Wow. George performed a strategic political operation for the Democratic Party. His contraception insertion (so to speak) set the stage for another “war on women” outrage tsunami later in the campaign. Do you recall the media-wide outrage when Romney said his campaign had “binders full of women“—meaning the resumes of women who might serve in his administration?

It’s clear what Romney meant. There was absolutely no deprecation. But biased media had been primed. A sustained outrage tsunami swept forth, across the land and throughout the internet.

Now—a big one. Candy Crowley. Have you forgotten Candy Crowley and the Benghazi question during the Obama-Romney debate she moderated?

Except she didn’t moderate, did she? She favored President Obama.

Romney endured another media-wide ridicule tsunami when he called Russia a major geo-political adversary.

Mitt was ridiculed en masse for stating the truth.

2004. Specifically Dan Rather in 2004, with RatherGate’s fabricated Air National Guard documents that supposedly proved George W. Bush had shirked military duty.

Wasn’t ole Dan a reporter, Howard? Or supposed to be a reporter? And recall Democratic candidate John Kerry was running as Vietnam War hero—even though Kerry made his political bones by claiming to throw away his military medals in an act of sensational disgust.

I could go on, but that’s the real record.

*   *   *

Kurtz deserves credit for acknowledging the existence of what this column calls Media Privilege as currently enjoyed by Democrats in general and Hillary Clinton in particular.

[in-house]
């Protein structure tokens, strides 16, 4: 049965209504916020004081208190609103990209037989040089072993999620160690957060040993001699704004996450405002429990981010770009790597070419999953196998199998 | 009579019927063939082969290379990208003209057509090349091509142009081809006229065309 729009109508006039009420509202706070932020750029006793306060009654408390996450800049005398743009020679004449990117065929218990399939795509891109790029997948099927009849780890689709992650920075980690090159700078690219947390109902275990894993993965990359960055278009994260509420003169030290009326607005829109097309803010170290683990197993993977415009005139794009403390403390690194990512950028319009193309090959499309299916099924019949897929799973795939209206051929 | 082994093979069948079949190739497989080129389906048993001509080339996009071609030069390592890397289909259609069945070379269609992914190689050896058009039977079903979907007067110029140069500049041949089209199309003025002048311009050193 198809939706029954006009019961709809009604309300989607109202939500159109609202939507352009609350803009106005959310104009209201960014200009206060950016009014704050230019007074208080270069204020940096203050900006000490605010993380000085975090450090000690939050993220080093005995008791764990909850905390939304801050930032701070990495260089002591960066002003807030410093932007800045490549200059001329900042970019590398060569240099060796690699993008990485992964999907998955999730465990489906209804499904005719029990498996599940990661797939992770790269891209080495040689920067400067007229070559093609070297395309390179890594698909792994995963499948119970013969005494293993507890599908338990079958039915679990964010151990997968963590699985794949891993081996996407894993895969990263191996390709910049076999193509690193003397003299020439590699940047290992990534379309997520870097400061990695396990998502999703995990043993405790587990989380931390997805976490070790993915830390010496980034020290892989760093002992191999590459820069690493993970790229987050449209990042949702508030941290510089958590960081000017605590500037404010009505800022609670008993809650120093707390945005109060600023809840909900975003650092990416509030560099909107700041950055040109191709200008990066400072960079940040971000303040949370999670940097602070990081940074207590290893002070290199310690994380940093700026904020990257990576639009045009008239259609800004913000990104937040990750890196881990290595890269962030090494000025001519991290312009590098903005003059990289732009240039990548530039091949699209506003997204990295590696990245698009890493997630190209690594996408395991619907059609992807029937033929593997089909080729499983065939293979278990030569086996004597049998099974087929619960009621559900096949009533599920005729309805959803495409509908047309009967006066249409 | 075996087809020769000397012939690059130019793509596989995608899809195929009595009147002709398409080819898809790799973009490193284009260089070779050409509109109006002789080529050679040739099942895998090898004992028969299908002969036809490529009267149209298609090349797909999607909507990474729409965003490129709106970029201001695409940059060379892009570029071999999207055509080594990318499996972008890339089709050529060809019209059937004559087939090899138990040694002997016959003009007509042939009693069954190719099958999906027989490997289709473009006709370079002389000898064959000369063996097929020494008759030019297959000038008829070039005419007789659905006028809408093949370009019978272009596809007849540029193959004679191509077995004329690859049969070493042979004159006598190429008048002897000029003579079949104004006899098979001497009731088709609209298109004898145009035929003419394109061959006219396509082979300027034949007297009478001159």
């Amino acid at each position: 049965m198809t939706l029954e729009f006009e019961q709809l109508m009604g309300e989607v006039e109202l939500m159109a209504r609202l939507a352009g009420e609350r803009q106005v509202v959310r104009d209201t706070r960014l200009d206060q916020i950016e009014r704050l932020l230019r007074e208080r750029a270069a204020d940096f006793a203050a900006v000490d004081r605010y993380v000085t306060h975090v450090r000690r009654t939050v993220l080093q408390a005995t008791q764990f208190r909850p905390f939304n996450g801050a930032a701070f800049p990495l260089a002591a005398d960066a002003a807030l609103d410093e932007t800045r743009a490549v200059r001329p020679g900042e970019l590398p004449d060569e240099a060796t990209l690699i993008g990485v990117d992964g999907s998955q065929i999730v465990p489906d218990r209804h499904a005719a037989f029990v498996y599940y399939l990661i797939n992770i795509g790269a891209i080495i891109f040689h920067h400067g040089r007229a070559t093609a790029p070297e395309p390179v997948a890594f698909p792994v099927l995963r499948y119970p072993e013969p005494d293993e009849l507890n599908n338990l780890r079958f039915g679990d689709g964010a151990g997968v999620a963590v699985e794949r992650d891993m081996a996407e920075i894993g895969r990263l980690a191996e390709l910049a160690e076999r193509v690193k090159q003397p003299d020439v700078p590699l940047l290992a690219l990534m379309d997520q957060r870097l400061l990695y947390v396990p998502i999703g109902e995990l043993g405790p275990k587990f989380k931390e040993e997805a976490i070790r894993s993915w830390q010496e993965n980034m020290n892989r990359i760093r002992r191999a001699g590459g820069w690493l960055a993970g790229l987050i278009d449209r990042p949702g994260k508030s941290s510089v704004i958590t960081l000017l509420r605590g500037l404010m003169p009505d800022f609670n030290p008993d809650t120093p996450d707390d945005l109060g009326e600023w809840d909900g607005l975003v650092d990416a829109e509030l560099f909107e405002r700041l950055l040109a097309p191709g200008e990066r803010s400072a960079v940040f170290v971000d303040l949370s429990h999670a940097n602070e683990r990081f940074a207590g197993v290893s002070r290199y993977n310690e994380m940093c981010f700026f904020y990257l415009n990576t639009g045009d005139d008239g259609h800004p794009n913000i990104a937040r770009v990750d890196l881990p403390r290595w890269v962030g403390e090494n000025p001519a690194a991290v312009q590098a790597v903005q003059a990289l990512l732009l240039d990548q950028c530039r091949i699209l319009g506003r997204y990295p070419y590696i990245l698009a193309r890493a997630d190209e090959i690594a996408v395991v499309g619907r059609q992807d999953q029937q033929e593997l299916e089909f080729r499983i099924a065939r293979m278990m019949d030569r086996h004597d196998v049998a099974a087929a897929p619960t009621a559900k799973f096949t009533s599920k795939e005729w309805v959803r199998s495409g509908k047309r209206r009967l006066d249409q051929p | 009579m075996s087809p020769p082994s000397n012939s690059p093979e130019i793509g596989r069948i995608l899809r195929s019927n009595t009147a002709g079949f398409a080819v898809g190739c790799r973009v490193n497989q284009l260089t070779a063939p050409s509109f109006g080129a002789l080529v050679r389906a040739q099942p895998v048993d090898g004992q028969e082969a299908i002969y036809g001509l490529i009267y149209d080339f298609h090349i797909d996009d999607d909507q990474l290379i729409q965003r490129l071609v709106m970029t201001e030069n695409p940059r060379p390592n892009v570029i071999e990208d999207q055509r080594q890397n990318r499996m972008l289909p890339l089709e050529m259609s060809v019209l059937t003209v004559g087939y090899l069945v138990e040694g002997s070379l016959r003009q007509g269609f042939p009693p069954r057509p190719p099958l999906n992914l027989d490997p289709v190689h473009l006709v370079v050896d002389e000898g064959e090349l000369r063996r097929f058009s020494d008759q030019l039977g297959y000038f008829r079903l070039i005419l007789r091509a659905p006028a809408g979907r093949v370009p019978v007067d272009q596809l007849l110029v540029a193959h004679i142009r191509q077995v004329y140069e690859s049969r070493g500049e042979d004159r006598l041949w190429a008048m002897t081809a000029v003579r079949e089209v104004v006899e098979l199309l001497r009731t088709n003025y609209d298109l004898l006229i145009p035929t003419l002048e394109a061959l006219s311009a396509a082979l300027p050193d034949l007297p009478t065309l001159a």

The War On Honesty column published August 3 argued that Media Privilege  “is a central subject in this election. The stark, evident and biased difference in mainstream media conduct wages war on honesty. A substantial plurality of the American people sensed it thirty years ago, now they know it.”

Donald Trump’s running mouth gets the mainstream media tsunami treatment. But Hillary Clinton?  “After her awful deeds, so-called objective media—self-proclaimed media of record, by golly by damn—try their best to ignore her wrongs, or, that tactic failing, attempt to justify them.”

In his commentary Kurtz deplored the so-called objective media’s lack of objectivity. Kurtz had to pull his punch a bit. He described New York Times (the self-proclaimed medium of record) media columnist Jim Rutenberg as a “good reporter” before expressing horror at Rutenberg’s defense of the indefensible. Kurtz quoted at length Rutenberg’s Times’ column of August 7: “If you view a Trump presidency as something that’s potentially dangerous, then your reporting is going to reflect that. You would move closer than you’ve ever been to being oppositional. That’s uncomfortable and uncharted territory for every mainstream, non-opinion journalist I’ve ever known, and by normal standards, untenable.”

“Normal standards.” Remember that phrase—recall how I used it earlier in this essay, and gave examples of normal standards.

Well, Jim Rutenberg goes on to say that normal standards don’t apply.

“Let’s face it,” Rutenberg wrote. “Balance has been on vacation since Mr. Trump stepped onto his golden Trump Tower escalator last year to announce his candidacy.” Of course Rutenberg contends his oppositional stance is validated because he’s “true to the readers and viewers, and true to the facts, in a way that will stand up to history’s judgment.”

Howard, you saw through Rutenberg’s self-justifying and self-serving sham, and you called him on it. Good job. That’s a small victory for truth. Rutenberg is behaving like an arrogant, elitist bully. He wants to use media power to silence legitimate political ideas and activities just because he disagrees with them.